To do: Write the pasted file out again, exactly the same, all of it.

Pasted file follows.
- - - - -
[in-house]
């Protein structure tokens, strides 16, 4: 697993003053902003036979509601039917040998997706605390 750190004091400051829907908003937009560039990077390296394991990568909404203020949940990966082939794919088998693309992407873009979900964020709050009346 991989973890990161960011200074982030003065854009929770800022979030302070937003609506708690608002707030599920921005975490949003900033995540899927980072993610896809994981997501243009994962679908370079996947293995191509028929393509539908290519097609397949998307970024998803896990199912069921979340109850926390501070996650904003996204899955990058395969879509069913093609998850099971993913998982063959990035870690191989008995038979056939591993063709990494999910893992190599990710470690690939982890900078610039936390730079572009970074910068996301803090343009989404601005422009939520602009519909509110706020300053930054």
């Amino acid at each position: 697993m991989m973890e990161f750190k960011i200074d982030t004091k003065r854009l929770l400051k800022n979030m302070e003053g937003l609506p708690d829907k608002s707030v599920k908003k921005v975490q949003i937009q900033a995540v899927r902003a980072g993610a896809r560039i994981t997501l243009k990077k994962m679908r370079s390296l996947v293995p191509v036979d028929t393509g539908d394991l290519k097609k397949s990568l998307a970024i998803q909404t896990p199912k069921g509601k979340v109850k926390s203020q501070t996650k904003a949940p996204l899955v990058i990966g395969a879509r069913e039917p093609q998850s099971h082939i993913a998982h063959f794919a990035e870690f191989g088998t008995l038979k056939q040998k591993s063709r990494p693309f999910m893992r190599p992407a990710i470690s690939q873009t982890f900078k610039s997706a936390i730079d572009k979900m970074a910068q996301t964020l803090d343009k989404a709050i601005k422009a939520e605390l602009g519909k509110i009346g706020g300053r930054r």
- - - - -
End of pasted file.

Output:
[in-house]
């Protein structure tokens, strides 16, 4: 697993003053902003036979509601039917040998997706605390 750190004091400051829907908003937009560039990077390296394991990568909404203020949940990966082939794919088998693309992407873009979900964020709050009346 991989973890990161960011200074982030003065854009929770800022979030302070937003609506708690608002707030599920921005975490949003900033995540899927980072993610896809994981997501243009994962679908370079996947293995191509028929393509539908290519097609397949998307970024998803896990199912069921979340109850926390501070996650904003996204899955990058395969879509069913093609998850099971993913998982063959990035870690191989008995038979056939591993063709990494999910893992190599990710470690690939982890900078610039936390730079572009970074910068996301803090343009989404601005422009939520602009519909509110706020300053930054």
């Amino acid at each position: 697993m991989m973890e990161f750190k960011i200074d982030t004091k003065r854009l929770l400051k800022n979030m302070e003053g937003l609506p708690d829907k608002s707030v599920k908003k921005v975490q949003i937009q900033a995540v899927r902003a980072g993610a896809r560039i994981t997501l243009k990077k994962m679908r370079s390296l996947v293995p191509v036979d028929t393509g539908d394991l290519k097609k397949s990568l998307a970024i998803q909404t896990p199912k069921g509601k979340v109850k926390s203020q501070t996650k904003a949940p996204l899955v990058i990966g395969a879509r069913e039917p093609q998850s099971h082939i993913a998982h063959f794919a990035e870690f191989g088998t008995l038979k056939q040998k591993s063709r990494p693309f999910m893992r190599p992407a990710i470690s690939q873009t982890f900078k610039s997706a936390i730079d572009k979900m970074a910068q996301t964020l803090d343009k989404a709050i601005k422009a939520e605390l602009g519909k509110i009346g706020g300053r930054r």